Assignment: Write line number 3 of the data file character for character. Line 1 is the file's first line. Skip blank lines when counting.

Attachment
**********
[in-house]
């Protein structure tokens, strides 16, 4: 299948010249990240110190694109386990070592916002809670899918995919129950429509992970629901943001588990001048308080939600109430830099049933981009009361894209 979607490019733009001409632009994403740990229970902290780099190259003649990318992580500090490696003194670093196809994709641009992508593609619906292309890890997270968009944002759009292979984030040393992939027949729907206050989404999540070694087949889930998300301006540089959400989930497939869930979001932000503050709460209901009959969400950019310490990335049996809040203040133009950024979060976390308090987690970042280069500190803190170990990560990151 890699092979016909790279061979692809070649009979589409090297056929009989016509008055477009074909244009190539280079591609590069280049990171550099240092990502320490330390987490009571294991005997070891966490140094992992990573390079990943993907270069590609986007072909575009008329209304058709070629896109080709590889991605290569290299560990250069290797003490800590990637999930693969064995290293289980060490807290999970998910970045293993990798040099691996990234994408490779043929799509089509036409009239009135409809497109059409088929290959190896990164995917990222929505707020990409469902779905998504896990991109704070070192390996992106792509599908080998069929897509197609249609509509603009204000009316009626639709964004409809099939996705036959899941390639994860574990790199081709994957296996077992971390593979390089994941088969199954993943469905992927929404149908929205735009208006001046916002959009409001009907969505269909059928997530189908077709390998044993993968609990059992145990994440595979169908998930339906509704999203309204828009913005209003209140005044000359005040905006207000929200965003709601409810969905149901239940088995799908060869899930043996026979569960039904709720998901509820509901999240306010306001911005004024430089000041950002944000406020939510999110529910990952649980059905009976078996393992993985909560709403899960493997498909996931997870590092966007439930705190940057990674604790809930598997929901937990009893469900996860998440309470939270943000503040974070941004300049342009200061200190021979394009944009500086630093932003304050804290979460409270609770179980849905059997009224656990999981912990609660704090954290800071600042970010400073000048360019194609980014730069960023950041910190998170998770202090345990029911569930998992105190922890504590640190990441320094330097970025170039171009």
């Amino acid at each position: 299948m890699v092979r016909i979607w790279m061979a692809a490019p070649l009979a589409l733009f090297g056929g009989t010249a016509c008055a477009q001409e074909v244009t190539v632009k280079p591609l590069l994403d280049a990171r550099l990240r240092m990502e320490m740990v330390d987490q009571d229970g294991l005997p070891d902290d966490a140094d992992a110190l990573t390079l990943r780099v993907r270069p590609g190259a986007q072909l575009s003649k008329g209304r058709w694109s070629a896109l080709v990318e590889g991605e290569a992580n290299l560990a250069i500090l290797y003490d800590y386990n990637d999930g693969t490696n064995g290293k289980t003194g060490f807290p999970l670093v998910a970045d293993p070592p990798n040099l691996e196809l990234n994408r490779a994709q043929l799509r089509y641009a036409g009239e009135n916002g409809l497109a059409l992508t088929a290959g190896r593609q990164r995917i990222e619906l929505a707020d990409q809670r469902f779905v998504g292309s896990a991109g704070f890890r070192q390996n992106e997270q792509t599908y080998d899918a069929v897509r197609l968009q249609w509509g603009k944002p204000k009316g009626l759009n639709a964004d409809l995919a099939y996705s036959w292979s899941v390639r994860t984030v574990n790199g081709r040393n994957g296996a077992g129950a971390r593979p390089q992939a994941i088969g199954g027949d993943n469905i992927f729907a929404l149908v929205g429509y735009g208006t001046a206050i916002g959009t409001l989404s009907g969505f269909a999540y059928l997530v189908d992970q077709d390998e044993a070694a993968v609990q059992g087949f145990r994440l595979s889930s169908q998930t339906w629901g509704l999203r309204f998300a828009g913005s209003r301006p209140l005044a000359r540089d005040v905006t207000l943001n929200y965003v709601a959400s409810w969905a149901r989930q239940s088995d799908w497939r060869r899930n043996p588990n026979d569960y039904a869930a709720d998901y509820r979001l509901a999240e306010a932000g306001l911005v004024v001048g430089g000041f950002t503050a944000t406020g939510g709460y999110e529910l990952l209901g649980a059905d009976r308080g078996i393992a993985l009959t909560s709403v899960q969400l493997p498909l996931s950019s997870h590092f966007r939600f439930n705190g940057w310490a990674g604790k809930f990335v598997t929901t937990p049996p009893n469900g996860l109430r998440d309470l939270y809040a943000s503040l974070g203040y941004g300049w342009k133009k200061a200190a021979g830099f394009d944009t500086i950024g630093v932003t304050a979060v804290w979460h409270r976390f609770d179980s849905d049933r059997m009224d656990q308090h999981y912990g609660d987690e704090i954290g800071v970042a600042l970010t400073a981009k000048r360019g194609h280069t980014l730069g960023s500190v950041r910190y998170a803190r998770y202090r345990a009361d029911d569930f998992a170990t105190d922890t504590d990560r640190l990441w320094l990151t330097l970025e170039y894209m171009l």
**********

């Amino acid at each position: 299948m890699v092979r016909i979607w790279m061979a692809a490019p070649l009979a589409l733009f090297g056929g009989t010249a016509c008055a477009q001409e074909v244009t190539v632009k280079p591609l590069l994403d280049a990171r550099l990240r240092m990502e320490m740990v330390d987490q009571d229970g294991l005997p070891d902290d966490a140094d992992a110190l990573t390079l990943r780099v993907r270069p590609g190259a986007q072909l575009s003649k008329g209304r058709w694109s070629a896109l080709v990318e590889g991605e290569a992580n290299l560990a250069i500090l290797y003490d800590y386990n990637d999930g693969t490696n064995g290293k289980t003194g060490f807290p999970l670093v998910a970045d293993p070592p990798n040099l691996e196809l990234n994408r490779a994709q043929l799509r089509y641009a036409g009239e009135n916002g409809l497109a059409l992508t088929a290959g190896r593609q990164r995917i990222e619906l929505a707020d990409q809670r469902f779905v998504g292309s896990a991109g704070f890890r070192q390996n992106e997270q792509t599908y080998d899918a069929v897509r197609l968009q249609w509509g603009k944002p204000k009316g009626l759009n639709a964004d409809l995919a099939y996705s036959w292979s899941v390639r994860t984030v574990n790199g081709r040393n994957g296996a077992g129950a971390r593979p390089q992939a994941i088969g199954g027949d993943n469905i992927f729907a929404l149908v929205g429509y735009g208006t001046a206050i916002g959009t409001l989404s009907g969505f269909a999540y059928l997530v189908d992970q077709d390998e044993a070694a993968v609990q059992g087949f145990r994440l595979s889930s169908q998930t339906w629901g509704l999203r309204f998300a828009g913005s209003r301006p209140l005044a000359r540089d005040v905006t207000l943001n929200y965003v709601a959400s409810w969905a149901r989930q239940s088995d799908w497939r060869r899930n043996p588990n026979d569960y039904a869930a709720d998901y509820r979001l509901a999240e306010a932000g306001l911005v004024v001048g430089g000041f950002t503050a944000t406020g939510g709460y999110e529910l990952l209901g649980a059905d009976r308080g078996i393992a993985l009959t909560s709403v899960q969400l493997p498909l996931s950019s997870h590092f966007r939600f439930n705190g940057w310490a990674g604790k809930f990335v598997t929901t937990p049996p009893n469900g996860l109430r998440d309470l939270y809040a943000s503040l974070g203040y941004g300049w342009k133009k200061a200190a021979g830099f394009d944009t500086i950024g630093v932003t304050a979060v804290w979460h409270r976390f609770d179980s849905d049933r059997m009224d656990q308090h999981y912990g609660d987690e704090i954290g800071v970042a600042l970010t400073a981009k000048r360019g194609h280069t980014l730069g960023s500190v950041r910190y998170a803190r998770y202090r345990a009361d029911d569930f998992a170990t105190d922890t504590d990560r640190l990441w320094l990151t330097l970025e170039y894209m171009l």